It’s 5,074 square feet of land, about a tenth of an acre.
The plot is made up mostly of concrete walkways and feels like an extension of the sidewalk. There’s a B-Cycle bike-sharing station, three trees and a sign with the name of the neighborhood, Union Station North.
And nearby residents don’t want to see it go.
“I’m not necessarily opposed to the new hotel, but I prefer that the corner remains the same,” said neighbor Chris Story in a letter to the city.
Denver City Council’s Land Use, Transportation and Infrastructure Committee on Tuesday considered a request that the city give up land adjacent to the 2099 Chestnut Place parcel known as the right of way, with several members expressing concern about the arrangement.
“This is in my district and I’m very uncomfortable with the fact that we’re going to be giving away almost 6,000 square feet to a developer … when we’ve had significant protest from the community,” said Councilwoman Candi CdeBaca.
Property owners routinely ask the city to give up right of ways. Those requests go before council when city staff determine the land is not needed for transportation or utility needs. When the right of way is given up — vacated, in real estate speak — the title to the land is transferred to an adjacent property owner.
According to city documents, 42 individuals reached out to oppose the transfer of the land in Union Station North.
That response is relatively rare. In 2018, according to city documents, two of 17 requests that the city vacate a right of way received public pushback. In 2017, it was six of 22.
The request that the right of way in Union Station North be given up was made by Chestnut Place LLC, which owns the adjacent parcel, right at the entrance to the dense neighborhood behind Coors Field.
Chestnut Place LLC is under contract to sell that adjacent parcel to the development arm of Mortenson, which wants to build an eight-story Courtyard by Marriott hotel on the lot. A rendering submitted to the city shows part of the structure built atop the existing right of way.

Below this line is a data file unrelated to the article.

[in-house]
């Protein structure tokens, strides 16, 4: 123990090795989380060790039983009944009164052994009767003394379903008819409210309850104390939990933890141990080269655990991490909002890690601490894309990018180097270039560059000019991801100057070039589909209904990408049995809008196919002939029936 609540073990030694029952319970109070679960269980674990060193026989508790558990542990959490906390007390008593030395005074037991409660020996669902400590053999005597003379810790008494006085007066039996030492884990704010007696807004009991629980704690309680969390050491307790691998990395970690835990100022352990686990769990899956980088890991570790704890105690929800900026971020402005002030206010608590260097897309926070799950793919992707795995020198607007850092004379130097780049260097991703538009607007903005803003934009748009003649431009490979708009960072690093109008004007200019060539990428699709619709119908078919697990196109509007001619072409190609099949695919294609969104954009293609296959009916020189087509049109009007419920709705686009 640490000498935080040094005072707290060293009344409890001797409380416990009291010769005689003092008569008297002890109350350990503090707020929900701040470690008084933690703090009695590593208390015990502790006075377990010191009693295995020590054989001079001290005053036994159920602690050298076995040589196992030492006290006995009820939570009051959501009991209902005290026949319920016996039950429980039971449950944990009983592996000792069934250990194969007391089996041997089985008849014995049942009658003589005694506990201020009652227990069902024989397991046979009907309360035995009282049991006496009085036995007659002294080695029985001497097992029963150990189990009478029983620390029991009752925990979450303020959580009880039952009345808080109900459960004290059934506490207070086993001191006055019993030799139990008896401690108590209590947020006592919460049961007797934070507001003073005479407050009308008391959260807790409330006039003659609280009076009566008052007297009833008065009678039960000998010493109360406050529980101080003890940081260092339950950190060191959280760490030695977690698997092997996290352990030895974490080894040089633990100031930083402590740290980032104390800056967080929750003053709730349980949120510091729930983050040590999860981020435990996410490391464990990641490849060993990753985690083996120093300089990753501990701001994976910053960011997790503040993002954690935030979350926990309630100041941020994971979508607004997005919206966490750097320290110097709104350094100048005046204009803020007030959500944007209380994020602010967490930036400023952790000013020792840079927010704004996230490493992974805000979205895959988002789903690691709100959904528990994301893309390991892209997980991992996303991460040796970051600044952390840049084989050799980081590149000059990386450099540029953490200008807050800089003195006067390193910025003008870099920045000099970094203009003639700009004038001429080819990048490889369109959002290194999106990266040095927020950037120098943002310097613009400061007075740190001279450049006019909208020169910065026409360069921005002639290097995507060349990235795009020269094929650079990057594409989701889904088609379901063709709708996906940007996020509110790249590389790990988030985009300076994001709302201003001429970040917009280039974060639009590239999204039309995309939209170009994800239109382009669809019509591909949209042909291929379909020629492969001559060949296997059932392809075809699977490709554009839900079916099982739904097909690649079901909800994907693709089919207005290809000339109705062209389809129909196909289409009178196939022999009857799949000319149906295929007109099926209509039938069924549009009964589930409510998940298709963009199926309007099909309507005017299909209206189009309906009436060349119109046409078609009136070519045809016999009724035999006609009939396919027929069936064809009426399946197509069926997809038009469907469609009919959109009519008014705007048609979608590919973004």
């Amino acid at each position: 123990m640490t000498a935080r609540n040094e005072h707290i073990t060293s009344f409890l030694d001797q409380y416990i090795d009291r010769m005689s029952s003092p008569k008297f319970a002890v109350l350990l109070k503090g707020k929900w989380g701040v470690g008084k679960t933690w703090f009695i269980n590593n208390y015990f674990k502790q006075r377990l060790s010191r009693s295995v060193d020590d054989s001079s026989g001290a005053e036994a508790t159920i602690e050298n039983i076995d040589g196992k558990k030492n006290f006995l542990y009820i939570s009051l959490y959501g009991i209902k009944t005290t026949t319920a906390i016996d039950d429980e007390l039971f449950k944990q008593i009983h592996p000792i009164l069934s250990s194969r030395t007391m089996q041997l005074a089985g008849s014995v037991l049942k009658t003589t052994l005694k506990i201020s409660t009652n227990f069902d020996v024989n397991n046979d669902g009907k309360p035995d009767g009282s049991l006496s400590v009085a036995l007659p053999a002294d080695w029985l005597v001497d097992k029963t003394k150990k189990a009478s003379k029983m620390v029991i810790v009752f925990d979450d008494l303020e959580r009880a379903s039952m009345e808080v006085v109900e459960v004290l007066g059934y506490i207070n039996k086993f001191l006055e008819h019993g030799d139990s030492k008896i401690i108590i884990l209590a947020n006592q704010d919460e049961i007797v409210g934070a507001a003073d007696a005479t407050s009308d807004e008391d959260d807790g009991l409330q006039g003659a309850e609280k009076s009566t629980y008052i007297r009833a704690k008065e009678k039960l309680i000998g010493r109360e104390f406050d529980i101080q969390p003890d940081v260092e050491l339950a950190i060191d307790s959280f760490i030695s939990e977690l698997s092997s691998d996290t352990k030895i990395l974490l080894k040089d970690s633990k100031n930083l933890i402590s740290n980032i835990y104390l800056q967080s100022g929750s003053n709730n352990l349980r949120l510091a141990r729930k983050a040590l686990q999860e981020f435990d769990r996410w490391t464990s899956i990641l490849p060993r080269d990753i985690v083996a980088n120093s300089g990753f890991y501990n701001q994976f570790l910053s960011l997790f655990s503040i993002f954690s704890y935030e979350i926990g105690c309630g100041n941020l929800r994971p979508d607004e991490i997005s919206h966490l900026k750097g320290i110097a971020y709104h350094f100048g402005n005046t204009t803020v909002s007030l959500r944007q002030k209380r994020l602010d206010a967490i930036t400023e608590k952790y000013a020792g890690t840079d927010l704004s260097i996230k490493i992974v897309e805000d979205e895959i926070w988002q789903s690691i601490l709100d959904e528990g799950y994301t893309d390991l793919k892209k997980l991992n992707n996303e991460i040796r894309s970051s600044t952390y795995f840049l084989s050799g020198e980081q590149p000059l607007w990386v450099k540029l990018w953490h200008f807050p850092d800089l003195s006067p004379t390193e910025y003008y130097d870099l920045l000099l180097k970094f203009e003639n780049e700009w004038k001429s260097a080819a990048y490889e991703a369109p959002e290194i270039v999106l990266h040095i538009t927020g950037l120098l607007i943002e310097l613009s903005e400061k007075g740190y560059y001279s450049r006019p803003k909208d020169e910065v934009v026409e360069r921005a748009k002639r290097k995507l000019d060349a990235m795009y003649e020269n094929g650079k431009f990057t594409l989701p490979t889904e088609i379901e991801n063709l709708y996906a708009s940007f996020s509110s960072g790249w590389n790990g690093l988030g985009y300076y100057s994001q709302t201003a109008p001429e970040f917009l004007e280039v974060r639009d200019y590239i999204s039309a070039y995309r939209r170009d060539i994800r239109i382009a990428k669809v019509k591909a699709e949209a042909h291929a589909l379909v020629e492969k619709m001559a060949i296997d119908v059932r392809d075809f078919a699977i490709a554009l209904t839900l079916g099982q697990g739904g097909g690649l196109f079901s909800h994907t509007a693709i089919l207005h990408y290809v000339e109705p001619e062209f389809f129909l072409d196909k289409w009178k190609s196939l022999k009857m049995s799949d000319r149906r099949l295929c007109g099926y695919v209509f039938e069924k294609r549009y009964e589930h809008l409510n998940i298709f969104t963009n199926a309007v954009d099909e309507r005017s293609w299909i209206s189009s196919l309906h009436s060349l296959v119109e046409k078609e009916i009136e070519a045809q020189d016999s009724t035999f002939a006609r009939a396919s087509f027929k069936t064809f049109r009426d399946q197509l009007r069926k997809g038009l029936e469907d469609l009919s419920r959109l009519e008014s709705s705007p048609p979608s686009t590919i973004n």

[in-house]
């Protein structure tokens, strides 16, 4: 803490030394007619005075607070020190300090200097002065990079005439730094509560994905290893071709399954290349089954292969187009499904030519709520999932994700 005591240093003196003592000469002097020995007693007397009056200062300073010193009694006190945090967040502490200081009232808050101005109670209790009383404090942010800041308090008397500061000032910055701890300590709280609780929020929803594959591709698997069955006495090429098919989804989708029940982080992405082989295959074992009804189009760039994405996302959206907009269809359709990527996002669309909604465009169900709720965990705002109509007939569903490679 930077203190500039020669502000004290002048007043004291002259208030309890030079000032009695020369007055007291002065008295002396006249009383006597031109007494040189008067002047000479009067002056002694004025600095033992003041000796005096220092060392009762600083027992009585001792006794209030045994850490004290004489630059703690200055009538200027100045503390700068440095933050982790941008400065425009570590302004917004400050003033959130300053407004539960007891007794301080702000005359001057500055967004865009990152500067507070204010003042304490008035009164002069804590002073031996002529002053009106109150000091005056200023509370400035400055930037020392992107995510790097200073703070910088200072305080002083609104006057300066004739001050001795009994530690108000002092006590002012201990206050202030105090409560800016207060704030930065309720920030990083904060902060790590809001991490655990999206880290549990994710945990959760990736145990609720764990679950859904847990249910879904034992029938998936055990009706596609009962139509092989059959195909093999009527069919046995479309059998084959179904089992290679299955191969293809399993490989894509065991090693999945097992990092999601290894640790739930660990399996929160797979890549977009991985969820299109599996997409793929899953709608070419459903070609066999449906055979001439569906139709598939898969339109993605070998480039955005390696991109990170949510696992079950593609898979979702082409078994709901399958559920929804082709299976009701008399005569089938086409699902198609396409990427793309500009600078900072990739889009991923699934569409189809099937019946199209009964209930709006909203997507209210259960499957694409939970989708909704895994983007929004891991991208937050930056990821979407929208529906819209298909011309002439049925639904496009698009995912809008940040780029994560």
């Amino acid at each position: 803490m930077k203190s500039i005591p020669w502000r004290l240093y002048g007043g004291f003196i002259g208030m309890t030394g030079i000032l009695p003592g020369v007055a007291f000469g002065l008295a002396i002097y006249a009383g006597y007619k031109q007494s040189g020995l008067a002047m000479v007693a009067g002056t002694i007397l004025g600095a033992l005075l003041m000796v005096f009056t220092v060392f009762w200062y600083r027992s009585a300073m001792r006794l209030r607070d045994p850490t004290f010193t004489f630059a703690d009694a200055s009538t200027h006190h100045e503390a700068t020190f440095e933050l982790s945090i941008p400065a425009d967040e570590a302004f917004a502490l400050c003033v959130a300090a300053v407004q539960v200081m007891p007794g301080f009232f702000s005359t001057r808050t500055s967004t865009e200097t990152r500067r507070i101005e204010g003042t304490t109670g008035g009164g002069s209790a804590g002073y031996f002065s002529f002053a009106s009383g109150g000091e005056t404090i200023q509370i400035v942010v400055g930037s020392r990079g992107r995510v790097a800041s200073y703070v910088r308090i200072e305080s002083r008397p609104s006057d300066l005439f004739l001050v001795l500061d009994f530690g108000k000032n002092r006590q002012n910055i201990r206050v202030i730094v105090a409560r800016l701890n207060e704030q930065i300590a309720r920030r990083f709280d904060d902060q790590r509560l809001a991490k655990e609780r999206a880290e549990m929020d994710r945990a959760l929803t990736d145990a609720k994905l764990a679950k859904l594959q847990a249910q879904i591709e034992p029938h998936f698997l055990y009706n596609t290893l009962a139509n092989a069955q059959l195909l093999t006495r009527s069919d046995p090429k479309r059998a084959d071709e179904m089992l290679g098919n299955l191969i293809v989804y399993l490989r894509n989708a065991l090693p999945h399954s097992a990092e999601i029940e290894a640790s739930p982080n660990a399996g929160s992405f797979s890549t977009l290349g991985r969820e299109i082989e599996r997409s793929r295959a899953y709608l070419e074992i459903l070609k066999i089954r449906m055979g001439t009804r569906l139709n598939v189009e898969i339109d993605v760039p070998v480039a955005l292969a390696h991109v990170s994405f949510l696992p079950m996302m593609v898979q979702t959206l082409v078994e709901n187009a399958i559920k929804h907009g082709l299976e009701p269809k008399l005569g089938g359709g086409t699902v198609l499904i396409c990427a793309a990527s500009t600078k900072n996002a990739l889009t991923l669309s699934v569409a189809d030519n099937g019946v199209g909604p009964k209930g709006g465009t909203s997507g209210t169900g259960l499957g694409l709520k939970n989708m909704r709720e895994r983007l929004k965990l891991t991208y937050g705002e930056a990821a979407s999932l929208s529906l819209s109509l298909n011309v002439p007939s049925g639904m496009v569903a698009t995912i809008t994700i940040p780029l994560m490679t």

Most of the 42 individuals objecting to the transfer used the same form letter, which called the strip of land “a valuable and irreplaceable asset of open space, common walkway and public right-of-way resource,” and said the neighborhood is “a densely populated area and getting denser.”
While a handful of the individuals questioned the need for the hotel, most said they were “fully committed to seeing this underutilized dirt parking lot developed into something valuable,” but felt the measure needed to be considered further.
On Tuesday, a city staff member told the council committee that a review found the right of way is not needed for utility or transportation needs — the B-Cycle station could be moved elsewhere — and thus can be transferred to the adjacent landowner.
But multiple council members asked questions critical of the arrangement and about the possibility of rejecting the request.
Councilman Jolon Clark: “I think there are arguments that could be made beyond transportation and utility.”
Councilman Paul Kashmann, noting the bike-sharing station: “I’m just horrified by giving away 6,000 square feet of land. For me, it would seem reasonable, it would seem clear, that we’re using it for transportation.”
CdeBaca, asking about the possibility of making the area a pocket park: “We’re talking about a little island in an area with a lot of development.”
Council members also criticized the fact that, if the request were approved, the developer would get the land for just $1,600 in fees associated with the request.
“We have people in neighborhoods in my district paying a half million dollars or more for less land than this,” Kashmann said.
But Councilman Chris Herndon noted that the city typically does not pay market value for land when it designates it as right of way in the first place.
The committee voted Tuesday to forward the measure to the full council, an essentially procedural move that does not necessarily indicate committee members will vote in support of it.